Identify and discuss the use of nominal by other writers;
Use nominal to make your writing more succinct;
Place nominal so that readers will focus on important info;
Punctuate nominals appropriately.
Nominal: structure that functions as a noun.
a structure, usually a noun phrase, that describes or further identifies a nominal structure, usually a noun phrase.
Subject and appositive are related: if you put a form of the linking verb be between them, you can make a “something is something” sentence.
Different from adjectivalsin addition to adding info about the subject or object, the appositive renames it in a way can be a single name
Ex: our friend Blaine works as an EMT in the mountains.
Sometimes the name is set off by commas:
Ex: The judge’s husband, Morrie, stays at home with the kids.
Commas are added if the appositive is nonrestrictive, meaning if the appositive is info we already know, we surround it by commas.
Not all appositives are NPs.
Colons and Dashes with Appositives
are used to signal an appositive:
Ex: I’ll never forget the birthday present my dad bought me when I was ten: a new mountain bike.
Strong signal, puts a lot of emphasis on the appositive.
Also signals lists. (could be a list of appositives)
Ex. Three committees were set up to plan the convention: program, finance, and local arrangements.
Sometimes, the separate structures in the list have internal commas of their own. Inserting semicolons makes the separation more clear.
Can be thought of as an informal colon.
Also used to signal that an appositive is to follow.
If an appositive series is in the middle of a sentence, use a pair of dashes to set it off:
Ex: Three committees – program, finance, and local arrangements – were set up to plan the convention.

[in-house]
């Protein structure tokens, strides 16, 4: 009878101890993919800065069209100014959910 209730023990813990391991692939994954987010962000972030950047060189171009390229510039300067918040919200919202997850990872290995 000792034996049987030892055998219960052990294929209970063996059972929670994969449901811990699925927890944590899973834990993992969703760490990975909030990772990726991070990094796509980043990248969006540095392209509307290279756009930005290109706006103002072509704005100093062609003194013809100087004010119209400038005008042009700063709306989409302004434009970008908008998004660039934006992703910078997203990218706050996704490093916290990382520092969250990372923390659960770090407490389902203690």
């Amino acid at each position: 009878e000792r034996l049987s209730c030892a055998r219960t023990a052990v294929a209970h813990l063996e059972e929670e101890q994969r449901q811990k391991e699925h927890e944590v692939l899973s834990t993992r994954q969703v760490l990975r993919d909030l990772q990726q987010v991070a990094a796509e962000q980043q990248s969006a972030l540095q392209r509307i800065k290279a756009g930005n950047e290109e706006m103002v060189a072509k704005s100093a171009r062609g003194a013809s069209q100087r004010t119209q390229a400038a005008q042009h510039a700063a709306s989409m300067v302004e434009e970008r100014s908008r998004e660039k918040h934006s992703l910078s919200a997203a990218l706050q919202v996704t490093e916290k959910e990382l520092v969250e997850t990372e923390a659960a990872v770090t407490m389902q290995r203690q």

The two different marks of punctuation are necessary to differentiate the two levels of boundaries we are making.
RULE: Use dashes to set off an appositive that includes internal punctuation, such as a list of commas.
Avoiding Punctuation Errors
RULE: The colon that introduces an appositive is preceded by a complete independent clause.
Ex: using a previous example from the “colons” section, we can see this structure:
“Three committees were set up to plan the convention:…”Not all lists require colons. The following example shows misuse of a colon.
Ex.: The committees that were set up to plan the convention are: program, finance, and local arrangements.
The Sentence Appositive
A noun phrase that renames or encapsulates the idea in the sentence as a whole.
Usually punctuated with a dash: Ex: The musical opened to rave reviews and standing-room- only crowds – a smashing success.
Creates a tight sentence with vigor and emphasis.
Offers a conclusion about the sentence as a whole in the form of a NP.
Similar to a summative modifier. (chapter 9)
Nominal Verb Phrases
Gerund: an –ing verb functioning as a nominal
Ex: Carrying all their supplies took both effort and patience.
a. Names actions or behaviors (as a noun would name persons, places, etc.)
Can be replaced by a pronoun (like NPs)
a. Ex: It took both effort and patience.
Can fill all the sentence positions usually occupied by NPs.
Can help you avoid overusing “it”.
They do change the focus of a sentence:
a. It is difficult for most writers to draft a ten-page paper in a single evening.
Drafting a ten-page paper in a single night is difficult for most writers.
The Dangling Gerund
When the subject of the clause is different than the subject of the opening phrase.
In the following sentence, “Jason” should be the subject, not “the idea”:
a. Having finished his college degree, the idea of traveling abroad appealed to Jason.
A gerund is supposed to modify its own subject.
RULE: When a phrase with a verb form opens the sentence (whether an infinitive, a participle, or a gerund in a